The court directed the parties to confer and draft a consent preliminary injunction order, to be submitted to the court by Tuesday, May 6, 2014, with defendants agreeing to transmit an initial draft to plaintiff by May 2, 2014, and with plaintiff agreeing to a May 6, 2014, deadline for completion of the consent preliminary injunction order.
The court also directed the parties to confer and submit a proposed scheduling order for the case in the form of a consent order. The parties agreed on a discovery cutoff date of May 28, 2014, and agreed to conduct a limited amount of expedited discovery preceding that date, the terms of which would be set forth in the proposed scheduling order. The parties, with assistance of the court, agreed to a period of briefing, with hearing if necessary, to address plaintiff's request for permanent injunctive relief and defendants' legal challenges to plaintiff's claims. The court stated that defendant's motion to dismiss was not to be ruled upon as such by the court, but that rather it should be converted to one for summary judgment, and defendants should present arguments in brief pursuant to Federal Rule of Civil Procedure 56.
On May 1, 2014, the court entertained an informal request for clarification of the court's directives, which request was memorialized in an email chain received by the case manager through defense counsel. Said communication evidenced disagreement between the parties as to when defendant Tuschen may return to work, subject to restrictions discussed and ordered at conference and hearing. The court confirmed by text order that it had imposed injunctive terms and conditions on defendants at conference and hearing, to which defendants must comply. The court reiterated that the consent order process underway affords the parties opportunity to more fully inform the contours of the order for the court's further consideration. The court ordered that, subject to the court's oral order of record, and the stipulations of the parties, defendant Tuschen could return to work.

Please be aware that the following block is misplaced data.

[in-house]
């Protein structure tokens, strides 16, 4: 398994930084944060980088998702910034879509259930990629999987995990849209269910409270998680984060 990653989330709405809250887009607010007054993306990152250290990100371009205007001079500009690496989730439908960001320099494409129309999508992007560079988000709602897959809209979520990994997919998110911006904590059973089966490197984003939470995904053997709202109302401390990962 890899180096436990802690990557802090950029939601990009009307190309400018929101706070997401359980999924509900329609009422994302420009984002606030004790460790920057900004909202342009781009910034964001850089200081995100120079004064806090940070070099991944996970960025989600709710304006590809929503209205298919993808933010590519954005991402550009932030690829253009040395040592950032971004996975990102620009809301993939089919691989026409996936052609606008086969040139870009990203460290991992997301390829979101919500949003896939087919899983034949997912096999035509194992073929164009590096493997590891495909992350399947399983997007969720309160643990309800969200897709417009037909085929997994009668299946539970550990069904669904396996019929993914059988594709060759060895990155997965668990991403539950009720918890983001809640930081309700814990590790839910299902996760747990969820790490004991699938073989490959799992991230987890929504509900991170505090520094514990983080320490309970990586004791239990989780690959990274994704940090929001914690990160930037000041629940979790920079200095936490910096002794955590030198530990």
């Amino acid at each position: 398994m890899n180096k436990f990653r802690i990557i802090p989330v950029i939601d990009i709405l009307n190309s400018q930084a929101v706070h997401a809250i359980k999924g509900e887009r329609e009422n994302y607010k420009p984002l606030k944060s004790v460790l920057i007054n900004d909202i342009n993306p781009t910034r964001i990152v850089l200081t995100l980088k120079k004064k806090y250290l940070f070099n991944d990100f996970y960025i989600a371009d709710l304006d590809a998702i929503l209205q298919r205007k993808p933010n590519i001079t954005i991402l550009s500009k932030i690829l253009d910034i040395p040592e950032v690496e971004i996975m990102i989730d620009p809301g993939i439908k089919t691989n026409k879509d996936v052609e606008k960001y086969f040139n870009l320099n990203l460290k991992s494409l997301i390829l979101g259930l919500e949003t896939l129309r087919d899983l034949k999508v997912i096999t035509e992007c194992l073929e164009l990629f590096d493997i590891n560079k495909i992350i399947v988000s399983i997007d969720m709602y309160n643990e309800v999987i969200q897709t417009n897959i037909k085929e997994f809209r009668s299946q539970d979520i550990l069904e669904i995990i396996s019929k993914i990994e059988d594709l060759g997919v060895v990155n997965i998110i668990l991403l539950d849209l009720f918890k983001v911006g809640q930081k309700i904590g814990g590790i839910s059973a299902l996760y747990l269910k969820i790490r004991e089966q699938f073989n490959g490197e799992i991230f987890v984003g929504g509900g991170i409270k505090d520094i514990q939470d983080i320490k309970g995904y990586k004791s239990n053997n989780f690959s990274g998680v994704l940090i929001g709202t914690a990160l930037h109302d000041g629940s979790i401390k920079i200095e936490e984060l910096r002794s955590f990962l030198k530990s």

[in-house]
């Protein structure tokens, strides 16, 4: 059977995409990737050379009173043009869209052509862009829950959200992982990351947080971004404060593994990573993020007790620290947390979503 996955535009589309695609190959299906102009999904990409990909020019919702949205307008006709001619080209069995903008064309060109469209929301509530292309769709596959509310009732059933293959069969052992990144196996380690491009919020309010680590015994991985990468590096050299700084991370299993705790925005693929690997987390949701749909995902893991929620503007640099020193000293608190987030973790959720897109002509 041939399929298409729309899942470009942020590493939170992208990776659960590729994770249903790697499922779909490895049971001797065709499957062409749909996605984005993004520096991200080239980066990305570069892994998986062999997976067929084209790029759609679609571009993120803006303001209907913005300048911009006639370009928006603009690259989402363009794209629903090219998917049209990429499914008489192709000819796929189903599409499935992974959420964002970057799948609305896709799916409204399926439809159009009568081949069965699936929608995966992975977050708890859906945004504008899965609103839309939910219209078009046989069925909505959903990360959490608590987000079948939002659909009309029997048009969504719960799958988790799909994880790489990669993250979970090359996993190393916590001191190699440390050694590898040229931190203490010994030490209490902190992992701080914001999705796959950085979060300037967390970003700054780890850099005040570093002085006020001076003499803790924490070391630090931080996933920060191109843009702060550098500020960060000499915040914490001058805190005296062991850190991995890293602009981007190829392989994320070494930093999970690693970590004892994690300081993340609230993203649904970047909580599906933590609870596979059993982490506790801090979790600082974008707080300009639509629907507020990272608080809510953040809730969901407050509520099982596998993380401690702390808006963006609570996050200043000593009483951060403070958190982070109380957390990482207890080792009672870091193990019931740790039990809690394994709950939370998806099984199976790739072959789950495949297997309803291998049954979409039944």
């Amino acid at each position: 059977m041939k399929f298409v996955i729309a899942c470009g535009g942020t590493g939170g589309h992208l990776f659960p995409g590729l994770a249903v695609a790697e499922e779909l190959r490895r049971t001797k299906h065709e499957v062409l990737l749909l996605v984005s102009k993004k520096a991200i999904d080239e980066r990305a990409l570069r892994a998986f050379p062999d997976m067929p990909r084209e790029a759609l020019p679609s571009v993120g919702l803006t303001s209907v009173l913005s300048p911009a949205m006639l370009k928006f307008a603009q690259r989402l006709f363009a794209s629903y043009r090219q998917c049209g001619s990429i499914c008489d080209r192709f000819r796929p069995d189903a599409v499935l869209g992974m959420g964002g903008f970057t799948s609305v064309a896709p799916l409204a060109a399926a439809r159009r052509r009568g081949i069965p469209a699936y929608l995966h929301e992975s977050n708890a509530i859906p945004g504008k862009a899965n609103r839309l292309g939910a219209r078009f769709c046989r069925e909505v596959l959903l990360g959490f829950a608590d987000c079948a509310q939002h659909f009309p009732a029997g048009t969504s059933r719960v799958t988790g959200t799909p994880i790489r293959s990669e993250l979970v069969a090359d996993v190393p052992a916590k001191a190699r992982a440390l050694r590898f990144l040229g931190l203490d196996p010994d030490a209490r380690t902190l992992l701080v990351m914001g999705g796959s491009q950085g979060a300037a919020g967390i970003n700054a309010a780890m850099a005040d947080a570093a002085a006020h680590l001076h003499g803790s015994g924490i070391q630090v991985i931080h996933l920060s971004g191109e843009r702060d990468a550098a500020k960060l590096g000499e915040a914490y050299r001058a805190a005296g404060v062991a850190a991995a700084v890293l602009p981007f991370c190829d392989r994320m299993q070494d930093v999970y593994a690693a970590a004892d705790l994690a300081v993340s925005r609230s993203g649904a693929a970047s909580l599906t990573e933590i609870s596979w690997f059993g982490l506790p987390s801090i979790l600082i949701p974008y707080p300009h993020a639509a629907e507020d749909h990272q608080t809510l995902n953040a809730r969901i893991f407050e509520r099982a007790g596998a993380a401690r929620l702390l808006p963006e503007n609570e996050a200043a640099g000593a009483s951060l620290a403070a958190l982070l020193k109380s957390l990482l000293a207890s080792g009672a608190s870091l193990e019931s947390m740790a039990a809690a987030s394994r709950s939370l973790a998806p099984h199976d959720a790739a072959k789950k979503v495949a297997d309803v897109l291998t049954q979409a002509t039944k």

On May 8, 2014, defendants filed a response to the court's directive to submit a consent preliminary injunction order. Defendants' response notes that the parties were unable to reach an agreement on a consent order to be tendered to the court. Defendants propose a preliminary injunction order attached as Exhibit A to defendants' response. Defendants also attach as Exhibit B the latest version of plaintiff's proposed consent preliminary injunction. The two proposed draft preliminary injunction orders are similar in many respects, with plaintiff's proposed draft showing several changes suggested in redline formatting.
In light of the general agreement between the parties at conference and hearing, on April 30, 2014, and in light of the many similarities between the two proposed draft preliminary injunction orders, the court determines without further discussion that, at a minimum, a preliminary injunction order containing those terms common to both proposed draft preliminary injunction orders is warranted and consented to by the parties. The parties have a mutual goal to preserve the status quo pending ruling by the court on the parties' claims and defenses. Those terms common to both proposed draft preliminary injunction orders will preserve the status quo. Therefore, the present preliminary injunction order contains these common terms consented to by the parties, in addition to disputed terms discussed as follows.
With respect to the remaining terms in dispute, the court makes the following findings of fact and conclusions of law, in addition to those noted already herein above.
A. Findings of Fact
1. Plaintiff disputes the phrase "then expired" in reference to the state court temporary restraining order in the second WHEREAS clause in defendants' proposed preliminary injunction order.
2. The expiration status of the state court temporary restraining order is not a finding material or necessary to the present preliminary injunction order.
3. Plaintiff seeks to add reference to defendant eSTS in Section A of defendants' proposed preliminary injunction order.
4. While defendants oppose addition of defendant eSTS to this section because eSTS cannot act alone, addition of eSTS to this clause helps to reiterate that the ...